Our friends at HollywoodChicago.com just published PART ONE of an excellent interview with legendary actor Paul Dooley!
Interview: Actor Paul Dooley on Getting to Portray Dad
CHICAGO – If there ever was a quintessential “Dad” in movies of the last generation, it would have to be Paul Dooley. The comedian and character actor is best known for portraying the patriarch in “Breaking Away” (1979) and “Sixteen Candles” (1984), but was also in director’s Robert Altman’s ‘ensemble’ and has had a stellar career.
The former “Paul Brown’ was born in West Virginia, and studied acting at West Virginia University, before heading to New York City and a new career as Paul Dooley. He did stage work, stand-up comedy and the New York City version of The Second City (story below), before getting his big break in the original stage version of “The Odd Couple” in 1965, directed by the legendary Mike Nichols. While working the stage, he appeared in a number of commercials, eventually moving to Los Angeles to “be where the action is.”
After doing a number of TV situation comedy and drama parts, he made his film debut in “The Out of Towners” (1970), From there, it was a number of character parts, most notably for director Robert Altman, where he played – you guessed it – a Dad in “A Wedding” (1978). He would have roles in five other Altman films. He was reunited with this movie son Dennis Christopher the very next year in the classic, Oscar Best Picture nominated “Breaking Away.” With his catchphrase line of “REFUND,” he created an indelible character for the cinema ages.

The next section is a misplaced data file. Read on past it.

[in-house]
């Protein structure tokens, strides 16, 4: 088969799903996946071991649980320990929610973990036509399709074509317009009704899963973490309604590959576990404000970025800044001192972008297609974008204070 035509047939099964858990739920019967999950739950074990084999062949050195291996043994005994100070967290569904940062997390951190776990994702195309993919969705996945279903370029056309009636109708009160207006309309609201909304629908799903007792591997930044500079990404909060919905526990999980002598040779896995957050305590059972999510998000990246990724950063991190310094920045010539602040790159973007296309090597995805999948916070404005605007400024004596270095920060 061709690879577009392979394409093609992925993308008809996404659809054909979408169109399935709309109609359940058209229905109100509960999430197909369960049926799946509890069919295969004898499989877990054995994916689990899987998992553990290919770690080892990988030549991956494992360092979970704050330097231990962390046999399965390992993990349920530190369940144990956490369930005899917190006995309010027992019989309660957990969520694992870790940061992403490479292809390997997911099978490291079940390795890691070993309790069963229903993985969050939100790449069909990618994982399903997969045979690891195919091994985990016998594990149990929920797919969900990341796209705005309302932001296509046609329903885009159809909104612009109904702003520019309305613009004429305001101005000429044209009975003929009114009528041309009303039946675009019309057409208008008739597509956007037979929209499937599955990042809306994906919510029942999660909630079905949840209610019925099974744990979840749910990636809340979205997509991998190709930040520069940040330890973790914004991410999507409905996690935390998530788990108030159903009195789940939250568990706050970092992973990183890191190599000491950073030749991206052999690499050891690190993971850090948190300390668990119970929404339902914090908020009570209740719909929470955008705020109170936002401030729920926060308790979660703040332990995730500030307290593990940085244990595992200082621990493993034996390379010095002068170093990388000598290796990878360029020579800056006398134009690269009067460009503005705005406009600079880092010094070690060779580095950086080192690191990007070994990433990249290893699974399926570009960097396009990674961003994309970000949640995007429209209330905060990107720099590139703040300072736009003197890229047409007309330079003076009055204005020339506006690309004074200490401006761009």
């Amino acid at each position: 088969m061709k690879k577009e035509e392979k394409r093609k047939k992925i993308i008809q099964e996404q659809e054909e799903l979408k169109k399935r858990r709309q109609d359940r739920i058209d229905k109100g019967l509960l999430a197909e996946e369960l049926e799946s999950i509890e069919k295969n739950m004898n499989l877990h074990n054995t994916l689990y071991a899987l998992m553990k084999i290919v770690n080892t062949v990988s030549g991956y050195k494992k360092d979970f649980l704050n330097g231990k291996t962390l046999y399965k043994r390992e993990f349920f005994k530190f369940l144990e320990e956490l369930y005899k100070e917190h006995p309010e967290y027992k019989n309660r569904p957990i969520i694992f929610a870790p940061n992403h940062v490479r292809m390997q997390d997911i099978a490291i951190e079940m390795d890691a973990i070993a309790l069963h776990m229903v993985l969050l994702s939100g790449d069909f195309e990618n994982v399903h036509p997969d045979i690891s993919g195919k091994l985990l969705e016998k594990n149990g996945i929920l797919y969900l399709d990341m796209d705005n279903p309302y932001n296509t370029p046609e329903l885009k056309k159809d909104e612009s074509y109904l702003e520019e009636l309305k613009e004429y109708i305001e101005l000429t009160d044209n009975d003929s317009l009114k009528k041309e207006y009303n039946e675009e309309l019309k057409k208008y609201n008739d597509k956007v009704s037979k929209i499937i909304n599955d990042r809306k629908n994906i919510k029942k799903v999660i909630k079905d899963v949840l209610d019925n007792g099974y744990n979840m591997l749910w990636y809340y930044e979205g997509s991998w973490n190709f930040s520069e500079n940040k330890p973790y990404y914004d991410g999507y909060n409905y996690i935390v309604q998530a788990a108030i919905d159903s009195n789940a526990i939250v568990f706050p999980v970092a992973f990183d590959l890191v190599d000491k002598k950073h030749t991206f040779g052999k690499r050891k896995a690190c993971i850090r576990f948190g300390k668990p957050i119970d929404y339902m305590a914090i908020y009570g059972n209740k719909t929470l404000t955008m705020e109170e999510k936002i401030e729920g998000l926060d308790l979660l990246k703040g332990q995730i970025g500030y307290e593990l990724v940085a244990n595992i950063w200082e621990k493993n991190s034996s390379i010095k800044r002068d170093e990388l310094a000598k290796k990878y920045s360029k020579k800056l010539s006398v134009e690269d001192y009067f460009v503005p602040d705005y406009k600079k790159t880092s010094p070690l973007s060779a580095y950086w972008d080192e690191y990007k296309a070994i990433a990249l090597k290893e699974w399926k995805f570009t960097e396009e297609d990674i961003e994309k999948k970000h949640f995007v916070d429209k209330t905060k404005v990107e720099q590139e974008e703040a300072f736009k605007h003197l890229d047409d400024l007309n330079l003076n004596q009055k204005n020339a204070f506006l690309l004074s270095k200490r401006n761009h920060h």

Dooley followed up with another heartwarming Dad role, that of Molly Ringwald’s father in “Sixteen Candles” (1984), for director John Hughes. From the 1980s to the present, he’s been a steady player on TV and in the movies, with roles in “Star Trek: Deep Space Nine,” “The Player,” “Waiting for Guffman” (for director Christopher Guest), “Curb Your Enthusiasm,’ and a voice actor in “Cars.” He recently had a hit one-man show called “Upright and Personal,” which was named best of the “Hollywood Fringe Festival,” and was staged again for that honor. There were no “REFUNDS” given at that event, because it was a smash.